Want a cat? Need a cat? Kittens may be cute, but you can stave off the wait time for one to grow up by taking advantage of this project sponsored by FoundAnimals.org. During the summer months, at the low fee of $9, you can adopt one of the many adult cats in shelters in Long Beach, the city of Los Angeles, and L.A.County. All of the cats have been altered, vaccinated and microchipped and may be seen on the program’s website http://wwwfoundanimals.org/9lives. Click the link above and chose your new BFF, or check out the candidates below from Animal Care Services, 7700 E. Spring St., Long Beach 90815 (The full adoption process will be adhered to with this program.)

male brown tabby

Male brown-tabby-and-white domestic shorthair, about 2 years old, waiting for a name. As for ID#A471907

Orange Cat

Male orange-tabby domestic shorthair, about a year old, also waiting to be lifted from the ranks of the anonymous. Ask for ID#A471821


Where’d ya get them peepers? Suzie is a female calico-and-white domestic shorthair, about 4 years old. Ask for ID#A471067.

Breaking Pet-Lines

Patio Dining for Dogs Policy Passes

Leash up Rover and tie on the feedbag. On Tuesday, July 24, the city council voted unanimously 7–0 (council members Andrews and O’Donnell were absent) to approve a policy implemented by the city’s Health Department to allow dogs to dine with their owners on outdoor patios.

“This policy is an optional policy for restaurant owners,” said Vice-Mayor Robert Garcia at the meeting “This is really just providing choices for business owners.”

The policy was sponsored by Garcia and co-sponsored by council members Suja Lowenthal and Gary DeLong, with input from BelmontShoreactive activist Justin Rudd and resident Cookie Braude. Its creation hinged on the definition of food service, relaxing the rules to not include the outdoor dining area if the full range of service, i.e., preparation, sanitizing, plating, isn’t carried out there. The policy includes specific requirements such as a separate entrance to the patio so that the dogs will not have access to the interior of the restaurant; proper signage, personnel training and education for dog owners will be required; and hygiene practices. Dogs will also not be allowed to sit on or at the table even if they know which is the salad fork and which is for entrees. The policy will be reviewed after a year.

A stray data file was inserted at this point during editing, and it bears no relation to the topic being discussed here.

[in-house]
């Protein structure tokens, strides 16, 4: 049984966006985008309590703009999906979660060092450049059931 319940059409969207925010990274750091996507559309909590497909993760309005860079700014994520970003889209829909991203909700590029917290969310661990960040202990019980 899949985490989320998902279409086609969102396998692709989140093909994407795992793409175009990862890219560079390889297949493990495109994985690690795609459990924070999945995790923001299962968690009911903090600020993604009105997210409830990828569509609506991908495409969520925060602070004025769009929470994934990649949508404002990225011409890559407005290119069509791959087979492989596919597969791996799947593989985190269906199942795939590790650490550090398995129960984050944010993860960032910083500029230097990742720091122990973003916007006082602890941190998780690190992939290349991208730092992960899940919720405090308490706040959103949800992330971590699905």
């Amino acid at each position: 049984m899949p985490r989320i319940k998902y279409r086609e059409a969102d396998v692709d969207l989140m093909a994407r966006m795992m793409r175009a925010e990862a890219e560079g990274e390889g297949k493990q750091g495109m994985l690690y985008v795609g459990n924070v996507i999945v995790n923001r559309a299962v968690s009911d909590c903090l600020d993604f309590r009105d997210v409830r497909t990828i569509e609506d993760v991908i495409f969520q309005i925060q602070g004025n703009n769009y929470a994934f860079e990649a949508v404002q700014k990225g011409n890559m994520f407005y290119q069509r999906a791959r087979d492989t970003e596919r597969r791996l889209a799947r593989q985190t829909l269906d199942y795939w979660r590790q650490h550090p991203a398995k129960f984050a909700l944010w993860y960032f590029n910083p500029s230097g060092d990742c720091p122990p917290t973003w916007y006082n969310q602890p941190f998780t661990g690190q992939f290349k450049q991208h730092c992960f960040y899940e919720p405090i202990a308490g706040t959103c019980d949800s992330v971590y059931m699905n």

Reaction from neighborhood associations and residents has been largely positive. Lowenthal said that she sees it as “not only another bump in the dog-friendly city but also a way for businesses to expand their customer base and marketing opportunities.”

Councilmember Gerrie Schipske quipped (I think it wasn’t in earnest) that there’s a class-action suit by cat owners who figure that if cats have to be licensed, they should be allowed on the patio as well, but no one I know is worried, because we all know that most cats wouldn’t want to spend precious nap time on a dog-filled patio even if tuna were served straight from the can. And although I am looking forward to dining with doggies, not everyone is delighted about the passage of the policy, but we do hope that people will keep the policy running by being more vigilant over their dogs’ behavior than some parents are of their children’s. Next Pick of Litter (and I’ve been holding on to this one until the policy decision) will be the Best Place to Dine with Doggie. Runners-up will be mentioned as well.

For a complete summary of the policy and adjunct documents, click here.

Click here to view our policies covering the Long Beach city council.

Pet Projects

Summer Safety Tips for Pets

As the weather continues to make up its mind, Long Beach Animal Care Services (LBACS) shelter veterinarian Margaret Lee has some words of advice for when it’s in a heated mood. Here are a few simple tips to keep your pets healthy and safe when summer sizzles. Most of them are good counsel for humans as well!

1. Adjust their exercise routine. Walk dogs when temperatures are cooler, either early in the morning or late in the day. Shorten walks if necessary, and avoid runs on hot days—dogs will keep running even if they’re overheating. Cats tend to restrict their own activity in the heat better than dogs do. The ideal temperature for cats and dogs is between 60 and 80 degrees.